The millennium, the intermediate state, and the eternal state are three distinct but related concepts. Unlike the other two, the millennium is frequently debated even among conservative, evangelical Christians. In this edition of the Theology Forum, Peter J. Gentry, professor of Old Testament interpretation at Southern Seminary, offers his understanding of the millennial reign of Christ. The following is adapted from Gentry’s 2017 book, How To Read and Understand the Biblical Prophets.
There are a wide variety of interpretations of the book of Revelation. Many interpretations in the last one hundred years have not understood that while John is writing in Greek, this book follows the characteristics of the Hebrew prophets in the Old Testament. When we combine this fact with an understanding of the literary structure, we will be able to grasp clearly and simply what the book communicates.
First, note that Revelation consists of seven large sections, each consisting of seven paragraphs or smaller sections. Part of this is obvious. There are seven letters to the churches, there are seven seals, there are seven trumpets, and there are seven bowls or plagues. This is a big clue from the author.
Second, note that the book comes in two scrolls or volumes. Chapters 4 and 5 introduce the reader to a first scroll having seven seals. From this scroll comes fourteen paragraphs describing seven seals and seven trumpets. Then in 9:13-11:14, toward the end of the sequence of trumpets, we learn of another small scroll, which John is to “eat.” From the second scroll come the remaining four sequences of seven paragraphs.
Third, both the second and the fourth sequence (seven seals, and seven visions of warfare) begin with the ascension of Jesus after his resurrection and end with judgment. This suggests that these two sequences are chronologically parallel. They represent the current age between the first and second comings of Christ.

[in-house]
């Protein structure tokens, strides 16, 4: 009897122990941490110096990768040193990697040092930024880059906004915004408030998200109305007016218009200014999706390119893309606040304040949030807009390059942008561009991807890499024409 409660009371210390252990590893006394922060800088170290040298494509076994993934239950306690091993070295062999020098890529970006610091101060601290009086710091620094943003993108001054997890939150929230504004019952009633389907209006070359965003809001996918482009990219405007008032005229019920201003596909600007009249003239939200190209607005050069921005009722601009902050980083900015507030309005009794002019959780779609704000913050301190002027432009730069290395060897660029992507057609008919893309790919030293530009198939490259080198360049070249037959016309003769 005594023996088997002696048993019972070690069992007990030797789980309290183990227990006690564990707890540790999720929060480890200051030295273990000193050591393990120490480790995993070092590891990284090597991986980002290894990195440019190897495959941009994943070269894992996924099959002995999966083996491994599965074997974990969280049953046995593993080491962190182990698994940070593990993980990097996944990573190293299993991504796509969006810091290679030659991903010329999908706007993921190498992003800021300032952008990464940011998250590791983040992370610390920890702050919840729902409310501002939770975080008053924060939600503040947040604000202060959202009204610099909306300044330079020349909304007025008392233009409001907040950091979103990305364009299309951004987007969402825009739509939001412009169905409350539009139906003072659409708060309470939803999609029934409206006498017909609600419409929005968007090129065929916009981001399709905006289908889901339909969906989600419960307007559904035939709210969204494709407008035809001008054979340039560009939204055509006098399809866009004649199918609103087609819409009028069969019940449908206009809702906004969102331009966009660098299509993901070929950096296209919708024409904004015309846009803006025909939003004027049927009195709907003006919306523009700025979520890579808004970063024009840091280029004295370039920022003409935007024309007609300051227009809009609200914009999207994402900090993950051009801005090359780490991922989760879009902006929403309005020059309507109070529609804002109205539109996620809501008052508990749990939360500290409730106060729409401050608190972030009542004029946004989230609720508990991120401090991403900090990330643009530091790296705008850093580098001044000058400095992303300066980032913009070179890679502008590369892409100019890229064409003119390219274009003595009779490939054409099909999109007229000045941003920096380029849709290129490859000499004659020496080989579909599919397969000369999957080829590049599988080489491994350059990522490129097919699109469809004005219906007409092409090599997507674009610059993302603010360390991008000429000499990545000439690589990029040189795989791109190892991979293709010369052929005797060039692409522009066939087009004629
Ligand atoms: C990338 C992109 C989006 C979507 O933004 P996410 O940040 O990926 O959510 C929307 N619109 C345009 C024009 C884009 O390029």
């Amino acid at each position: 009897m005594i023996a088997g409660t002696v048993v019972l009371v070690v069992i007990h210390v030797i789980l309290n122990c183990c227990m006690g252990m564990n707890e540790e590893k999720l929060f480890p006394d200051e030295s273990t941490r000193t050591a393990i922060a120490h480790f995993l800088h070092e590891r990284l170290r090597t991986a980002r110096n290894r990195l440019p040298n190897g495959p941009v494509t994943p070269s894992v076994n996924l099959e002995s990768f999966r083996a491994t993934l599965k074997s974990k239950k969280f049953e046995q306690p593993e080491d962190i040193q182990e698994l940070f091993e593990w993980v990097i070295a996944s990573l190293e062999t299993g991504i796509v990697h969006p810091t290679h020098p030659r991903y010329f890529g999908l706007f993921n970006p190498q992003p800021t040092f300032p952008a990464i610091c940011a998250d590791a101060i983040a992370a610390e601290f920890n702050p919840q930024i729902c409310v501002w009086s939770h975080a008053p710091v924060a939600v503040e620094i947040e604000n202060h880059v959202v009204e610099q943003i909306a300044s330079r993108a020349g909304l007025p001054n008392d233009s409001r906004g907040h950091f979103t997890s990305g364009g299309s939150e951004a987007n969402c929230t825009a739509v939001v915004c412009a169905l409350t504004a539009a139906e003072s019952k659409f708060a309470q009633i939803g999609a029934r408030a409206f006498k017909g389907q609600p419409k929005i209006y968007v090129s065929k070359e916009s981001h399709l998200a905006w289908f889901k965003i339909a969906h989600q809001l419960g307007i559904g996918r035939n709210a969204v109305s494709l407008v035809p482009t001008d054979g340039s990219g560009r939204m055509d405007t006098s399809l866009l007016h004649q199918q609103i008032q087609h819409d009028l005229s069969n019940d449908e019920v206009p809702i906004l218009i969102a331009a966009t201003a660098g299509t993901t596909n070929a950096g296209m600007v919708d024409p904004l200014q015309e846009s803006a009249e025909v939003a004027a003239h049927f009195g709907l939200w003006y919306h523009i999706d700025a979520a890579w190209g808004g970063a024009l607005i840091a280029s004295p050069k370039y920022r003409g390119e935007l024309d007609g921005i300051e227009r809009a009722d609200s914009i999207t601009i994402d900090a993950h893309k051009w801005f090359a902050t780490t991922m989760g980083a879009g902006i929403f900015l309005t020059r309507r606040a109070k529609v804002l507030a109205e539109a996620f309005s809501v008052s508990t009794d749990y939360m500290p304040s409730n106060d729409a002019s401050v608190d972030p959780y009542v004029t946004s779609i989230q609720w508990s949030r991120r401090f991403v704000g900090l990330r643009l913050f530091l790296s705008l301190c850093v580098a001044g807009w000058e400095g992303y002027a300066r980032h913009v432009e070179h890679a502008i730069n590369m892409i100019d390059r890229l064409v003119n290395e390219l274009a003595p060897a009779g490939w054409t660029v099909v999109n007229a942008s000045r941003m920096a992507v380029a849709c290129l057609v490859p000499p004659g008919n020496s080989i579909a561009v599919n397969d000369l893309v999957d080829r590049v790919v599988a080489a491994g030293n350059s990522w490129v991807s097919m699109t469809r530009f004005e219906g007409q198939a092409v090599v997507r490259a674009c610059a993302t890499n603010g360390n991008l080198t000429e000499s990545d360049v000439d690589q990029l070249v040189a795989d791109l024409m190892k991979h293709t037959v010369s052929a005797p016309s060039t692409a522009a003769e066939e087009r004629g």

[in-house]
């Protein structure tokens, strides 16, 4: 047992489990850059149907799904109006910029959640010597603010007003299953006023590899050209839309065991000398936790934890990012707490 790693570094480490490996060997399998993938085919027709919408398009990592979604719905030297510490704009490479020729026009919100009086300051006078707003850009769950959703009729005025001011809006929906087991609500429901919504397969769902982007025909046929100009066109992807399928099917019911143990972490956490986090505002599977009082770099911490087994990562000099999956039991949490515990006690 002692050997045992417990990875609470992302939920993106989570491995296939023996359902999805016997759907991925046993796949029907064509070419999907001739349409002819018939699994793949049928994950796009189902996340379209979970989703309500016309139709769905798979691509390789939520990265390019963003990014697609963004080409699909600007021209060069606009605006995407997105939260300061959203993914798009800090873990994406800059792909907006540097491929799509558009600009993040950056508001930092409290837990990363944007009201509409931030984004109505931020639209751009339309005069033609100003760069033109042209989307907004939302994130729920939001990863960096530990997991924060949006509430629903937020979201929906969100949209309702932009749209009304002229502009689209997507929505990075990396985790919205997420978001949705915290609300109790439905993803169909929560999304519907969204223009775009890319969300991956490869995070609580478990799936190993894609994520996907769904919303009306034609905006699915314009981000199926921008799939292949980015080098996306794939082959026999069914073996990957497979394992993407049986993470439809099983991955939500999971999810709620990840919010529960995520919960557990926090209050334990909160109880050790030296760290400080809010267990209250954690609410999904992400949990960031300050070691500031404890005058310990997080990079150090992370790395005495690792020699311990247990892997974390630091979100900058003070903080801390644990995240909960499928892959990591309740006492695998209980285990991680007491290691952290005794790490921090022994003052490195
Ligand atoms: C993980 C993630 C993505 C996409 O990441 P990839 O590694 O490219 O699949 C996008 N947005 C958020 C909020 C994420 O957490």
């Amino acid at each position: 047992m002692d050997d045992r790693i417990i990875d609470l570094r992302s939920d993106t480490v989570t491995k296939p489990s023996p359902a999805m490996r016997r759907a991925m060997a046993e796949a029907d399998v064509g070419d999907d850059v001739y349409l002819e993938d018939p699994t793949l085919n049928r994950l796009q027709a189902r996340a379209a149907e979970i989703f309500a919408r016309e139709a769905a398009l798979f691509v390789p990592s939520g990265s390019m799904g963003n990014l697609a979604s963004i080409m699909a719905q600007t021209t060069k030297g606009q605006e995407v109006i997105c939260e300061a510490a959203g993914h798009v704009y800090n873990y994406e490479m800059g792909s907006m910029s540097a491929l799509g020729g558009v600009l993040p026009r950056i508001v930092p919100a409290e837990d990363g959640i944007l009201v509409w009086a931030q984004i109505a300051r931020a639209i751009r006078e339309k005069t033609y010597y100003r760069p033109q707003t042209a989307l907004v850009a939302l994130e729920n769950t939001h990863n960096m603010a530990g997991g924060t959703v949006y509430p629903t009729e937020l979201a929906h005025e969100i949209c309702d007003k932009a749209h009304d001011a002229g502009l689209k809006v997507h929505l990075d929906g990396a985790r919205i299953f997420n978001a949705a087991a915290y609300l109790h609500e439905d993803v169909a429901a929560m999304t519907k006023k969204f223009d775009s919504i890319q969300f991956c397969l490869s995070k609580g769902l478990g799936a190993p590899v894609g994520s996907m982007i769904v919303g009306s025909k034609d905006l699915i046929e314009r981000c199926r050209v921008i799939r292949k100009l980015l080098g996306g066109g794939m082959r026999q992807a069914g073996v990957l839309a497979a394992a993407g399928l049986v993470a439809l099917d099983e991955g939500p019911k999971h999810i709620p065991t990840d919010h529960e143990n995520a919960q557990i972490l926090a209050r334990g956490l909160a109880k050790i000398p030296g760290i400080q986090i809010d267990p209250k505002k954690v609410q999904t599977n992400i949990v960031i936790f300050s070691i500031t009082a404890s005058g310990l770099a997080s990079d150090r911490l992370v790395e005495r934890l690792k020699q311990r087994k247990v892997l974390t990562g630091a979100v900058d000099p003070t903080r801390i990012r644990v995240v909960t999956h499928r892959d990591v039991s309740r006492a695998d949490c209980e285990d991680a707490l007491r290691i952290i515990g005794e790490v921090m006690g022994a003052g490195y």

The conqueror on a white horse in 6:1-2 is Jesus Christ. This seems to be parallel to 19:11. The background to the Lord as a warrior is Exodus 15, Psalms 2, and 110. The authors of the New Testament interpret the reign of the warrior Messiah in Psalm 110 to begin at the ascension of Jesus Christ to heaven. This is when he sat down at the right hand of the throne of God and began to extend his mighty scepter from Zion. Every time someone puts their faith in Jesus Christ, folks from the enemy nations are conquered and brought into the kingdom of Jesus.
Since sequences two and four both begin with the ascension and end with the judgment, they represent the current age between the first and second comings of Christ.
Fourth, note that sequences three and five are precisely parallel: the first paragraph damages the earth, the second damages the sea, the third damages the rivers, the fourth damages the sun, the fifth unlocks darkness and pain, the sixth brings a demonic army from the Euphrates, and the seventh entails a great hailstorm. Here, in typical Hebrew fashion, the author repeats descriptions of a sequence of great judgments.